Running out of winter: Vail area snow totals lagging after dry January
Dry soils and lower streamflows remain a worry for the region and local fire departments
The current snowpack is running at just about normal levels in the highest elevations of the Eagle River watershed. But that isn’t great news.
The snowpack readings haven’t been bolstered by significant snow in some time, and there doesn’t seem to be much relief on the horizon.
According to Lucas Boyer, a meteorologist at the Grand Junction office of the National Weather Service, a ridge of high pressure over the Pacific Ocean just off the West Coast of the United States is keeping moisture from heading toward Colorado.
That ridge “has us in this really dry pattern,” Boyer said. That makes it difficult to get significant moisture heading this way. Boyer said current forecasts predict a possibility for a little snow at the higher elevations but not the significant snowfall that’s needed.
“It hasn’t been fun watching this pattern,” Boyer, who calls himself a “snow lover,” said.
Meteorologists generally don’t predict with confidence past seven to 10 days. That’s the job of the U.S. Climate Prediction Center. There isn’t much good news coming from that office. That agency’s most recent prediction for the next three to four weeks calls for “equal chances” of either above- or below-average precipitation for all but the farthest northwest corner of the state. The Climate Prediction Center is also calling for a chance of above-average temperatures for the state.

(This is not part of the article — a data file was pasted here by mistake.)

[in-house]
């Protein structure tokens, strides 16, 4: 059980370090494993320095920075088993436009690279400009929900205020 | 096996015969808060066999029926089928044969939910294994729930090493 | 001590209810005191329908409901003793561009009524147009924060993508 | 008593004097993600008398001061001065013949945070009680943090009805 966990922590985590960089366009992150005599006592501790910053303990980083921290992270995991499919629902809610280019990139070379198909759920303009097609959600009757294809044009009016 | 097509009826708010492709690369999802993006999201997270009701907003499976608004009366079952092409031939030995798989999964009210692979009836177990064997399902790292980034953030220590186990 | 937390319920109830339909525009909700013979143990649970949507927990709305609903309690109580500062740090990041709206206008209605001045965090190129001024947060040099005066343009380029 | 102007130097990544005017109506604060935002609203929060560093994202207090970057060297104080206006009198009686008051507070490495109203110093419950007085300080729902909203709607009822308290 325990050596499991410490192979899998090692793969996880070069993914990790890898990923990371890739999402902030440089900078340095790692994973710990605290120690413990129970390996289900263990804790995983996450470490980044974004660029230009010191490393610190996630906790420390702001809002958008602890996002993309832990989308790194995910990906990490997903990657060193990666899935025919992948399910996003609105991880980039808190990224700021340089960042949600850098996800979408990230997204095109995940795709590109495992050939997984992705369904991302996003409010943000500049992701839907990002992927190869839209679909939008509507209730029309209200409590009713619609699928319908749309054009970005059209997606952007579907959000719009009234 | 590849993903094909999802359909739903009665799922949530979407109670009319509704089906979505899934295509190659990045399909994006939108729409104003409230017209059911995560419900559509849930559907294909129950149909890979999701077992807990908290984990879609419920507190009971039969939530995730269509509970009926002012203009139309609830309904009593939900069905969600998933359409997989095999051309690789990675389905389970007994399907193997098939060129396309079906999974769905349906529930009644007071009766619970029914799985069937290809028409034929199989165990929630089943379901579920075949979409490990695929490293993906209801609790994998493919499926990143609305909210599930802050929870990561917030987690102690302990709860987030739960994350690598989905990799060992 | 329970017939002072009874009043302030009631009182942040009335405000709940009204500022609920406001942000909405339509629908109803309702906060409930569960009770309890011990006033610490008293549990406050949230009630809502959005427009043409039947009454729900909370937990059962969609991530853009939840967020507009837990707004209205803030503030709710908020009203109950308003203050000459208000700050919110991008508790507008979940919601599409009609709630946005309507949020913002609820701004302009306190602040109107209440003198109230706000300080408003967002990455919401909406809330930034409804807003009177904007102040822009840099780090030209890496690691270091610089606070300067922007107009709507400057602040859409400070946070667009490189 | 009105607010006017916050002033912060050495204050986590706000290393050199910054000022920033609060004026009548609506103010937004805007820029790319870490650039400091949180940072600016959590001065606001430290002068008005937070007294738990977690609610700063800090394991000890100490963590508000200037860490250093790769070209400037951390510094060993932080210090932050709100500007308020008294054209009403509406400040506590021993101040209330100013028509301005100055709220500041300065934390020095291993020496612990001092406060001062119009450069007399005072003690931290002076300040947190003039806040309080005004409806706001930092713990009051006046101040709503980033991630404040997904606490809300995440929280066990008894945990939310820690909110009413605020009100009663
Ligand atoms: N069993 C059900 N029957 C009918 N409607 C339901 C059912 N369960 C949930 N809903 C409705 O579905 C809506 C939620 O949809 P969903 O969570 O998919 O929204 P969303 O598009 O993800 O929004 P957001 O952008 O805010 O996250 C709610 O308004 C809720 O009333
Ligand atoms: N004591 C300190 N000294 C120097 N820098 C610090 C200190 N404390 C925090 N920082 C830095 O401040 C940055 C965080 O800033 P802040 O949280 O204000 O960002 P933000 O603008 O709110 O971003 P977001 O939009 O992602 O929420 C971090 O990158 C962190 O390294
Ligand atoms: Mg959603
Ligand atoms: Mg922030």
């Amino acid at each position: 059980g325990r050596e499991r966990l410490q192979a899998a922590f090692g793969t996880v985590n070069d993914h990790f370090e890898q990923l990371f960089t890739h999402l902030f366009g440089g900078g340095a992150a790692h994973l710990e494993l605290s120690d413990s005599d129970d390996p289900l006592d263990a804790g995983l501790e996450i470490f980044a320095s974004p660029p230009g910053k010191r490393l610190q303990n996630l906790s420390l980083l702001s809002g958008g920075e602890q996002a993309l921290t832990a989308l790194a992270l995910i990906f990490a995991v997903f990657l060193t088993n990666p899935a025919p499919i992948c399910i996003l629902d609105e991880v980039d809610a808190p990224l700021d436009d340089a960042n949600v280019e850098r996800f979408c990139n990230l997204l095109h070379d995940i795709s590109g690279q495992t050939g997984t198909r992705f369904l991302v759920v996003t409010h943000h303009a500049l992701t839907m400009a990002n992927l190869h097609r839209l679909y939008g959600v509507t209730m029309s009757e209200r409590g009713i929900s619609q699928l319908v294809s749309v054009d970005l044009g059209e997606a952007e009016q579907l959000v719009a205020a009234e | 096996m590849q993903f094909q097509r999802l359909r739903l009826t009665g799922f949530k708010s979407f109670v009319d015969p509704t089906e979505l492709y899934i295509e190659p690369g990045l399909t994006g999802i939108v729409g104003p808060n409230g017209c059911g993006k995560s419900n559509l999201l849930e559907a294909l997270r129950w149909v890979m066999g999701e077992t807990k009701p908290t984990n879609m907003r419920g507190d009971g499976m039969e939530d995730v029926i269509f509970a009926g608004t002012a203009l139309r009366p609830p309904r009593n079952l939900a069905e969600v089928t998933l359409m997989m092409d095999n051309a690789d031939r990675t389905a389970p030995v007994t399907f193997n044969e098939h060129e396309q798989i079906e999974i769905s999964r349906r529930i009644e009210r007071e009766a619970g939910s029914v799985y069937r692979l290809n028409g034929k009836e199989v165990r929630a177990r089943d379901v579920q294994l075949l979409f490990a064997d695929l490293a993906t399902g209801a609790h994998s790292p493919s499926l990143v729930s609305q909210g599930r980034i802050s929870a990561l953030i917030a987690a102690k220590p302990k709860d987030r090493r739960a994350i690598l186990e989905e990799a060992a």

That isn’t helping the region’s persistent drought.
A U.S. Drought Monitor report from Feb. 1 notes that much of the Intermountain West remains in some form of drought. In Colorado, 19% of the state is in “extreme” drought. Parts of Eagle and Summit counties are listed as being in a “severe” drought.
That’s bad news for streamflows during the spring and summer. A Feb. 3 report from the National Oceanographic and Atmospheric Administration indicates that the upper Colorado River will supply users with between 80% and 105% of normal supplies.
Diane Johnson, the communications and public affairs manager with the Eagle River Water & Sanitation District, said while snowpack is holding at near-normal levels, that could be due to cold temperatures — we’re in the middle of winter, after all — and the fact that the 30-year snowpack median is lower than it was five years ago.
Johnson said lower streamflows, especially given that dry soils will absorb melting snow before it hits local streams, are a continuing worry for the district.
Dry conditions are also a worry for local fire departments. Johnson said a proposal in Vail to require all buildings to have a 5-foot buffer can help. But, she added, more help could come from people changing the way they plant for outdoor landscaping.
Meanwhile, all anyone can do is watch the forecasts and hope for the best.
“As we go through winter, we’ll say, ‘There’s a lot of winter left,'” Johnson said. But starting about now is when there isn’t a lot of winter left.
“This is when we run out of time to catch up,” adding that there hasn’t been a lot of heavy snowfall in the past few winters, leaving the region with just about average snowpack.
“We keep seeing it, and we don’t catch up,” Johnson said. To stretch the limited supplies, “We need folks to think differently about water,” she said.
101%: Percentage of the 30-year median “snow water equivalent” snowpack on Vail Mountain.
105%: Percentage of the 30-year median snowpack at Copper Mountain (the closest measurement site to the top of Vail Pass).
98%: Percentage of the 30-year median snowpack at Fremont Pass (the closest measurement site to the headwaters of the Eagle River).
Source: Eagle River Water and Sanitation District data from Feb. 7.
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